A common notion about the so-called Old Testament God is that he is an angry God. It would be much more accurate to say that this God is a grieving God. The anger reflected in some passages is really about God’s rejection by his people. That God might be hurt by your rejection is a concept you might not get if you think that God is above suffering.
Fretheim , in The Suffering of God is quite forthright about this. He articulates three reasons for God’ s suffering. God suffers because of the people’s rejection. God suffers with his people when they suffer. God suffers for his people to redeem them. He has a chapter about each.
There are some powerful insights about how God suffers due to the defiance of his people. I particularly liked what Fretheim said about the flood story. God was sorry about creation because of the sin and corruption in the world (Genesis 6:5-6). But at the end of the story God binds himself to a promise to let creation continue despite people’s sin. God limits his own power so that he cannot utterly destroy.
Isaiah 54:9-10 purports to give us God’s perspective on this:
‘As far as I am concerned, this is like in Noah’s time,
when I vowed that the waters of Noah’s flood would never again cover the earth.
In the same way I have vowed that I will not be angry at you or shout at you.
Even if the mountains are removed
and the hills displaced,
my devotion will not be removed from you,
nor will my covenant of friendship be displaced,’
says the Lord, the one who has compassion on you (NET Bible).
The consequence of this for God is divine grief. Though we may see this as anger, the Godward side of judgment and wrath is grief. God chooses not to unleash rage against the world, so the heart of God continues to grieve.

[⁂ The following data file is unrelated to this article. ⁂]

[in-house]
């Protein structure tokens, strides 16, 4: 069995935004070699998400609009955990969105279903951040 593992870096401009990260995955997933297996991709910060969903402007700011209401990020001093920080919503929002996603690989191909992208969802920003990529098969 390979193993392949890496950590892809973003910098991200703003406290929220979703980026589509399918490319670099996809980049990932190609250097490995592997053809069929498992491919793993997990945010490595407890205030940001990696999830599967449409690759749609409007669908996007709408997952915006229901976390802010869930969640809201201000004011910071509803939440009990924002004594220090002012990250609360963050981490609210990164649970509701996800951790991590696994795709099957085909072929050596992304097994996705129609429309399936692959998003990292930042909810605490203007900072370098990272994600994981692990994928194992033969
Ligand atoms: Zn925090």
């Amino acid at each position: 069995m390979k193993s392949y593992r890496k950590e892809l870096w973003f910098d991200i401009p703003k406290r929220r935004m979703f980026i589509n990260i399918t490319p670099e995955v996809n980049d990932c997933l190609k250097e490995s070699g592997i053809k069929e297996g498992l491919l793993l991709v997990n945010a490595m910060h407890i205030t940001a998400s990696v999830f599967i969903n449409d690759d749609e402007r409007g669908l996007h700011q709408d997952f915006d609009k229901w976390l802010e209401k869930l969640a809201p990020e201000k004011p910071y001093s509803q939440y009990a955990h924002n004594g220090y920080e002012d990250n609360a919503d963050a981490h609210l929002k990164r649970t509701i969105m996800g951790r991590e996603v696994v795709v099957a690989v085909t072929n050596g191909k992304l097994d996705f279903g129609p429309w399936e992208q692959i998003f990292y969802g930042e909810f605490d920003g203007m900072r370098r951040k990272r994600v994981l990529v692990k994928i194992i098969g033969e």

I have pointed out several times on this blog that lament is a major category in the Psalms and elsewhere. Israelites dealt with tragedy and pain by lamenting it before God. But Fretheim points out that the Hebrew Bible contains a number of divine laments. Here it is not the people lamenting what has happened to them but God lamenting the turning away of his people.
An example is Isaiah 65:1-2. In this passage God seeks his people, but they reject him. He stretches out his hands to them, but they are rebellious. God even says, “Here I am! Here I am!”, but the people pay no attention to him.
There is also that poignant passage in Hosea 11. Hosea has pictured God as a jilted husband and as a parent whose love has been spurned. In vs. 8-9, God asks how he can give up his people. He says he cannot carry out his fierce anger because he loves them too much.
In laments, God often asks open-ended questions that express divine anguish. “How can I give you up?”, (Hosea 8:11). “How can I pardon you” (Jeremiah 5:7). “I will purify them with fire. What else can I do?” (Jeremiah 9:11).
Once again, Fretheim questions the common practice of taking these scriptures as merely a way of speaking. The God of Israel seems to really struggle within himself and to really feel distress. These scriptures, he claims, give us a glimpse into the heart of God.